THE EFFECT OF SQUAT DEPTH ON MUSCLE ACTIVATION IN MALE AND FEMALE CROSS-COUNTRY RUNNERS

  • J. Gorsuch
  • J. Long
  • K. Miller
  • K. Primeau
  • S. Rutledge
  • A. Sossong
  • J. Duroche
Keywords: EMG, resistance training, strength

Abstract

The squat is a closed-chain lower body exercise that is regularly performed by many athletes. The squat has been shown to increase strength of the rectus femoris, biceps femoris, gastrocnemius (Isear et al., 1997) and erector spinae (Nuzzo et al., 2008). Squats of different depths have been shown to alter muscle activation in male weight lifters (Caterisano et al., 2002), but the findings may not be directly applicable to runners. Therefore, we chose to examine both male and female runners and and multiarticular muscles that often fatigue while running. Muscle activation during parallel and partial squats has not been examined in runners. Hanon et al. (2002) reported that the rectus femoris and biceps femoris are among the first muscles to fatigue in runners. The gastrocnemius becomes increasingly important for running uphill (Sloniger et al., 1997), and the lumbar erector spinae can help runners to maintain upright posture and decrease the risk of injury to the hamstrings (Hoskins & Pollard, 2005). The purpose of this study was to determine the effect of squat depth on muscle activation in both male and female collegiate cross-country runners. This may help athletes and coaches to determine which squat depth is most effective. We hypothesized that the parallel squat would increase extensor muscle activity (i.e. hamstrings and erector spinae). Furthermore, we sought to determine if changes in muscle activity were different between males and females.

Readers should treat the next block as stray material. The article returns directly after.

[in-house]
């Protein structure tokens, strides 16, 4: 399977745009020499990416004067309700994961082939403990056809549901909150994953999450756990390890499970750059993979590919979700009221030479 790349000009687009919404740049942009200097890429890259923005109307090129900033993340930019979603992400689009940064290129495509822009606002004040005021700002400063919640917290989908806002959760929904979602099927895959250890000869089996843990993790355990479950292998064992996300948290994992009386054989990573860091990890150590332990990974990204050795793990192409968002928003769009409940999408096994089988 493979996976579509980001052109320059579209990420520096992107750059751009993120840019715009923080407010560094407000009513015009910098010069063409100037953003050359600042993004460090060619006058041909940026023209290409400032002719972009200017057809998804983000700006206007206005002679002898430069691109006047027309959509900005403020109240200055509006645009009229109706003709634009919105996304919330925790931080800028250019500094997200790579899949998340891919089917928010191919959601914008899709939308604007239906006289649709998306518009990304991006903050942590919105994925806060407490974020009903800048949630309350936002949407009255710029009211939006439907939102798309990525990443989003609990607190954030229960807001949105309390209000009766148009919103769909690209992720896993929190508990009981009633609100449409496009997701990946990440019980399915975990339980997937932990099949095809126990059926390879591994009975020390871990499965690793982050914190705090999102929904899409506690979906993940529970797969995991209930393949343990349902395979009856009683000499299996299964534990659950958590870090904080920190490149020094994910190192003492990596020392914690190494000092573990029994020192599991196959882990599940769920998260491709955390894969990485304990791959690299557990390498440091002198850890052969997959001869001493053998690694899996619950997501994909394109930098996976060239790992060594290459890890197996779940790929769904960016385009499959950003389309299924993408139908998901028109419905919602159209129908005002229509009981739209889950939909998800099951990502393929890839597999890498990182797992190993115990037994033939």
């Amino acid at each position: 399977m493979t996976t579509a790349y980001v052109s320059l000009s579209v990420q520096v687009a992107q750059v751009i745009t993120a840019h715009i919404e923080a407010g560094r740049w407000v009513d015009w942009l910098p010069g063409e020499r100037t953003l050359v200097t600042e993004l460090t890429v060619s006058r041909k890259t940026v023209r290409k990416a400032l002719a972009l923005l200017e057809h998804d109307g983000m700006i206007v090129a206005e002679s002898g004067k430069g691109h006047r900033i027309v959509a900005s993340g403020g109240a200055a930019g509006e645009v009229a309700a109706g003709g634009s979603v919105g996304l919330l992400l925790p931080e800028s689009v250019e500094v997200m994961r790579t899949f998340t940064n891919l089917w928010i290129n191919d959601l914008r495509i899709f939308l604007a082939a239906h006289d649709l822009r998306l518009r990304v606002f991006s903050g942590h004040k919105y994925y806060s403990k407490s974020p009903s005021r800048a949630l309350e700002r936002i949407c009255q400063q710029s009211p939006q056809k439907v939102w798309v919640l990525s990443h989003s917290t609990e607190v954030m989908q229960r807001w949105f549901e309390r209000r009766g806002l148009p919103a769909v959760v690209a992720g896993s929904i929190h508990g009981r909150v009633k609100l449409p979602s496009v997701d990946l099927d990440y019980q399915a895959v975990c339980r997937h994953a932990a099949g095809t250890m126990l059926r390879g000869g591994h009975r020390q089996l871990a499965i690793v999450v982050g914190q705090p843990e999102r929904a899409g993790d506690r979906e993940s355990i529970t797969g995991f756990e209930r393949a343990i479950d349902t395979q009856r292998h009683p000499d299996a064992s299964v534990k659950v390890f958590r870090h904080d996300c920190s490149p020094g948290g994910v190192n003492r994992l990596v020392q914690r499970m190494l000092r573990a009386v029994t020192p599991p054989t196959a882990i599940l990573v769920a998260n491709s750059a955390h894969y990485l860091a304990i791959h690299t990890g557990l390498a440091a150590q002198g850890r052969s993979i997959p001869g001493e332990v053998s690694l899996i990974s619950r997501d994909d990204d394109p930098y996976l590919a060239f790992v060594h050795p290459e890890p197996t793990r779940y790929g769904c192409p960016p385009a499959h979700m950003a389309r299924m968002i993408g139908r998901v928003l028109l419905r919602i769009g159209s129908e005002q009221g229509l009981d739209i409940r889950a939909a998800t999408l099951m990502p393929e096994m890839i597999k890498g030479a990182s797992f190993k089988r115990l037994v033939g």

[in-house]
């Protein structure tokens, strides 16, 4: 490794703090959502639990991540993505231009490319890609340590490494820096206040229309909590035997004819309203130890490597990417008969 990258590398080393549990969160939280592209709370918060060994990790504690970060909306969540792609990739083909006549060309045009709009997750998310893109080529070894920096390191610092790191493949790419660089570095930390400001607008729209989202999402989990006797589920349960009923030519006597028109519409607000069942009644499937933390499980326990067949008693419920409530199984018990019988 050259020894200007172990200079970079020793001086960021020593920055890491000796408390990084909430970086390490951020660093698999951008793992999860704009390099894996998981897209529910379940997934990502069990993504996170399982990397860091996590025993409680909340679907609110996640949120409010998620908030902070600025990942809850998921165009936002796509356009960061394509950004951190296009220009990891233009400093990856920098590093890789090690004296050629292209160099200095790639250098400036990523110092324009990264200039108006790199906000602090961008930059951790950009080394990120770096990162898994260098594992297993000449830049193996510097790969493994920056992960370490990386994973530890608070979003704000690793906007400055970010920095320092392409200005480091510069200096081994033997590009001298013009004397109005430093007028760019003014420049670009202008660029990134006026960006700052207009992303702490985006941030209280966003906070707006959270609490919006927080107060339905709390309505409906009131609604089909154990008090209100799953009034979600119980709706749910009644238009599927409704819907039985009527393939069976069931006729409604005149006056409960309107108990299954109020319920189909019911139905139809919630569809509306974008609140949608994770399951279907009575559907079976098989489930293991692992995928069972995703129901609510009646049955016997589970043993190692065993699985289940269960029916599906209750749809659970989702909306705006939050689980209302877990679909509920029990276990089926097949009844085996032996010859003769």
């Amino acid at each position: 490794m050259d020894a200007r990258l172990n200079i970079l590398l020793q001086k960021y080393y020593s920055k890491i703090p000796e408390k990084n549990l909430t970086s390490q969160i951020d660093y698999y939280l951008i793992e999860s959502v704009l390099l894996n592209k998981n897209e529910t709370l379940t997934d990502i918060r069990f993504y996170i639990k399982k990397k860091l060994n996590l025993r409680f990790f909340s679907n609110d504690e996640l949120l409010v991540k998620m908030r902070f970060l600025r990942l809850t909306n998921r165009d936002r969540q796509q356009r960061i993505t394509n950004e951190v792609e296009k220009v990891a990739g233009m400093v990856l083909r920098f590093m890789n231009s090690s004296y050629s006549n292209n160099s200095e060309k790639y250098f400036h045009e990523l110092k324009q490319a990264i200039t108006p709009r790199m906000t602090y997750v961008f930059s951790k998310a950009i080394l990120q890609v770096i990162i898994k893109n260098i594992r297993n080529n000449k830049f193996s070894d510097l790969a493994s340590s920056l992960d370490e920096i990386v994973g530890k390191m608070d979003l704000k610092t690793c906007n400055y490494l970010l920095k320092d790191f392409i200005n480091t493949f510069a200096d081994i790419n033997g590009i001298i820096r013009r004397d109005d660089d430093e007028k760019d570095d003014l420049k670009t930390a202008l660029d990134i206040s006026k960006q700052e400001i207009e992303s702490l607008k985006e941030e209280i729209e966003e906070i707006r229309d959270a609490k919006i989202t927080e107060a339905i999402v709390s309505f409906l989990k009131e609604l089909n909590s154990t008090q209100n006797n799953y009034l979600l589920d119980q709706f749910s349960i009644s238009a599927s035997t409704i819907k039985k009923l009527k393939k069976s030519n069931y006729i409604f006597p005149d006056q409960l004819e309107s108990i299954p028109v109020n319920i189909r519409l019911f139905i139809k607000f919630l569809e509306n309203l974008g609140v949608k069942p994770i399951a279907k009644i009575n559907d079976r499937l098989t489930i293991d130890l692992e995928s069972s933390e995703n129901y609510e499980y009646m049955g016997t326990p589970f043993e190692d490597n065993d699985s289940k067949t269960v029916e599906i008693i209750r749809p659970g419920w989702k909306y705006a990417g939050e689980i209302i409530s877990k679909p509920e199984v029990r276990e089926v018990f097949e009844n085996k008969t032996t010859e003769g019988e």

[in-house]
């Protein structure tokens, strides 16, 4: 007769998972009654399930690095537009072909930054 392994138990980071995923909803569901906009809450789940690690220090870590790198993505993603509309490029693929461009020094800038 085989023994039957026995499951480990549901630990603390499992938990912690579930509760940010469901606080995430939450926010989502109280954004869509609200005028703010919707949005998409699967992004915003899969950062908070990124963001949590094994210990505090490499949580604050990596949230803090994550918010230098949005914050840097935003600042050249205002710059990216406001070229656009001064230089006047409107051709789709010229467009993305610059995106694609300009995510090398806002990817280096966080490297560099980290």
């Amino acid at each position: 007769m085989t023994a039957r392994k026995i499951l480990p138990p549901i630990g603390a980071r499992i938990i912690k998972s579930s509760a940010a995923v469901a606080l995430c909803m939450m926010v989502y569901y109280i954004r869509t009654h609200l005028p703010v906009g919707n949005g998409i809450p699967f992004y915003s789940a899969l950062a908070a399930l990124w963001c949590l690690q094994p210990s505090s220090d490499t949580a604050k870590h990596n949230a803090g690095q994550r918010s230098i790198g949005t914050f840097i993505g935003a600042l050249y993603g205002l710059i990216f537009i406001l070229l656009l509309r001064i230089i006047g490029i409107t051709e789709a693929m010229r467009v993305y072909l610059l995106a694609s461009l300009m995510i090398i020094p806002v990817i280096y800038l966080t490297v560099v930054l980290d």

Section
Coaching and Sports Activities